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This NIH program is crucial to global health — and its future is in danger

Arthur Reingold, professor and head of epidemiology | March 29, 2017

Co-authored with Madhukar Pai, MD, a Canada Research Chair in Epidemiology and Global Health at McGill University in Montreal.

A little-noticed cut in President Trump’s proposed “budget blueprint to make American great again” would eliminate the Fogarty International Center, which is part of the National Institutes of Health. That would be a big mistake for the United States and the rest of the world.

The center, named after John E. Fogarty, a Republican representative from Rhode Island and longtime advocate for international health research, was created in 1968. Since then it has initiated and sustained research around the globe aimed at fighting polio, tuberculosis, AIDS and other infectious diseases, as well as focusing on global environmental health, bioethics, noncommunicable diseases and more. Through more than 400 research and training projects, the center has trained well over 5,000 scientists worldwide and involved more than 100 American universities. This is an incredible global footprint, by any metric.

doctorsWe have a strong allegiance to, and memories of, the Fogarty. One of us (Arthur Reingold) was a program director for the center. The other (Madhukar Pai) was a Fogarty-funded international scholar. We have seen its impact on entire countries, on individuals and on us.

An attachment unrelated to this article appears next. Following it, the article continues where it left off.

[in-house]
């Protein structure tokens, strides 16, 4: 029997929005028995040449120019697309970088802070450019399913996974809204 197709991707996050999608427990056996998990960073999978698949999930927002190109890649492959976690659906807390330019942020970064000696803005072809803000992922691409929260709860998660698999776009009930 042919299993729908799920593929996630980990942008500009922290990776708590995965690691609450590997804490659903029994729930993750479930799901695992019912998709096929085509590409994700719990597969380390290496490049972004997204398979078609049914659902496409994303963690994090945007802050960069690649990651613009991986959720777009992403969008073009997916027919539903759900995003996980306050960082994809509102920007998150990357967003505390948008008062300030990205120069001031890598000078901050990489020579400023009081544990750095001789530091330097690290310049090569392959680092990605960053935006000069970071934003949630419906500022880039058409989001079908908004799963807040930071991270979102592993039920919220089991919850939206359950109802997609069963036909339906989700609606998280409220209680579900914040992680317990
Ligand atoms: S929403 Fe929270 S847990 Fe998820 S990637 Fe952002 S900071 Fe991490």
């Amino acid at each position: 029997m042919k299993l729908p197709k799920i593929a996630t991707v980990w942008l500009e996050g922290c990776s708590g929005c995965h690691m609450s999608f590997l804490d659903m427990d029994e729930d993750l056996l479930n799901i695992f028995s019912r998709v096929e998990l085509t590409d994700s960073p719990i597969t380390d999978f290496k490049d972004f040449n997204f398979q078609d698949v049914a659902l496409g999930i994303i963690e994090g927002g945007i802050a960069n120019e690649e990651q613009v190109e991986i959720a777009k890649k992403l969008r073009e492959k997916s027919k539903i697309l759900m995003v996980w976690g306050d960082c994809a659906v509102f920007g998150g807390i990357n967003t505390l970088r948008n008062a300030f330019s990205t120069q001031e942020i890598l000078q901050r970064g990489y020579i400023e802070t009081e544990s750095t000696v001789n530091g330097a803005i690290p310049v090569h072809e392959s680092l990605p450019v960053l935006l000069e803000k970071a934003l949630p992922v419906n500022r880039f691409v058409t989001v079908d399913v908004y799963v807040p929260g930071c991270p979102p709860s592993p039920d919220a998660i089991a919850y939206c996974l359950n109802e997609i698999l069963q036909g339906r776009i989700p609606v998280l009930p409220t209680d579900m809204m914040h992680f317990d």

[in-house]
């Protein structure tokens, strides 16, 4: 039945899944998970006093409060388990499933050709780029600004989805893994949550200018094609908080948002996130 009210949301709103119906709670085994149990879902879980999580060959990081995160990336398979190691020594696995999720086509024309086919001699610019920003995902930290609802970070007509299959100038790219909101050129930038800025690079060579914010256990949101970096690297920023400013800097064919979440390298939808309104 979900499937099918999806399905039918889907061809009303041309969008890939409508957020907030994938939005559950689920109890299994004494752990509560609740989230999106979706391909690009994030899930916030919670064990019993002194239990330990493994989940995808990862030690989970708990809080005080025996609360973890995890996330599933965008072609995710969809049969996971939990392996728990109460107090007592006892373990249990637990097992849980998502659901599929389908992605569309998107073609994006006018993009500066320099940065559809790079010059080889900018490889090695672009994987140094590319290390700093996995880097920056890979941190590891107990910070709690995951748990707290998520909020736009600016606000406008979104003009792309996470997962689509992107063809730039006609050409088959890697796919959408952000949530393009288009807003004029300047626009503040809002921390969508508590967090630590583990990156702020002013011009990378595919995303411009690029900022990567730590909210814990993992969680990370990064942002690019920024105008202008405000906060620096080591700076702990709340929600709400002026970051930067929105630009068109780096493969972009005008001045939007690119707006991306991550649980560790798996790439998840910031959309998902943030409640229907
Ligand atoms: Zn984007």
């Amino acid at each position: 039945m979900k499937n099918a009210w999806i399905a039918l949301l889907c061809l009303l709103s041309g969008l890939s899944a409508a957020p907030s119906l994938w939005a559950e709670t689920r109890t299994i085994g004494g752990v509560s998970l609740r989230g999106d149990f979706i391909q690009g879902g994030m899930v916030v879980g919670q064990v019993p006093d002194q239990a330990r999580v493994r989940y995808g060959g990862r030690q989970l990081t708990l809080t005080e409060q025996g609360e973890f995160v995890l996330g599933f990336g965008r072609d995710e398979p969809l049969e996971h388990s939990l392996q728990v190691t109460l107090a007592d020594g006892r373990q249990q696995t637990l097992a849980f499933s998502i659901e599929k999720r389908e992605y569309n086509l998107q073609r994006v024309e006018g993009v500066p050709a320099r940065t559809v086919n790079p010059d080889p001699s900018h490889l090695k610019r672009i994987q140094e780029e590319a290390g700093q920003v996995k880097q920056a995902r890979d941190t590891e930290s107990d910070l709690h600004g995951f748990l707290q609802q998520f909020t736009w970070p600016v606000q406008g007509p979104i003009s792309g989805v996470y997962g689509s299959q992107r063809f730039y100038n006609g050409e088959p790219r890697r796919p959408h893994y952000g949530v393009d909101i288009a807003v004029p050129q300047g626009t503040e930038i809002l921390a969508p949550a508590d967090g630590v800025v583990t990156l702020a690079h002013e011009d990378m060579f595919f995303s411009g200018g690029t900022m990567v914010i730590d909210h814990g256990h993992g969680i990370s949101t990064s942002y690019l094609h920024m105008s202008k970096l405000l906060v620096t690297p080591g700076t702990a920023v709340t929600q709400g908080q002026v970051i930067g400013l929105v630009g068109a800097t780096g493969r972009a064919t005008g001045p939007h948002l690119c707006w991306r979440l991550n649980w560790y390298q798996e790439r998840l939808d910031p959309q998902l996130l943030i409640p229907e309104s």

Here’s one example of the center’s work to improve global health. In response to the growing HIV/AIDS pandemic in 1998, which was disproportionately affecting the world’s poorest countries, the Fogarty Center started the AIDS International Training and Research Program. It aimed to address the devastatingly inadequate research capacity of the developing countries that were worst hit by this rapidly growing epidemic, along with tuberculosis and other opportunistic infections.

Through a competitive process, the NIH initially awarded six grants to U.S. academic centers to work closely with academic and public health partners in the worst-affected countries. Their mission was to provide highly focused research training and build research capacity in those countries. Today there are dozens of such programs. They benefit academic institutions, researchers, foreign and domestic trainees, and patients in many countries. The AIDS International Training and Research Program has provided significant research training to more than 2,000 individuals from more than 100 countries.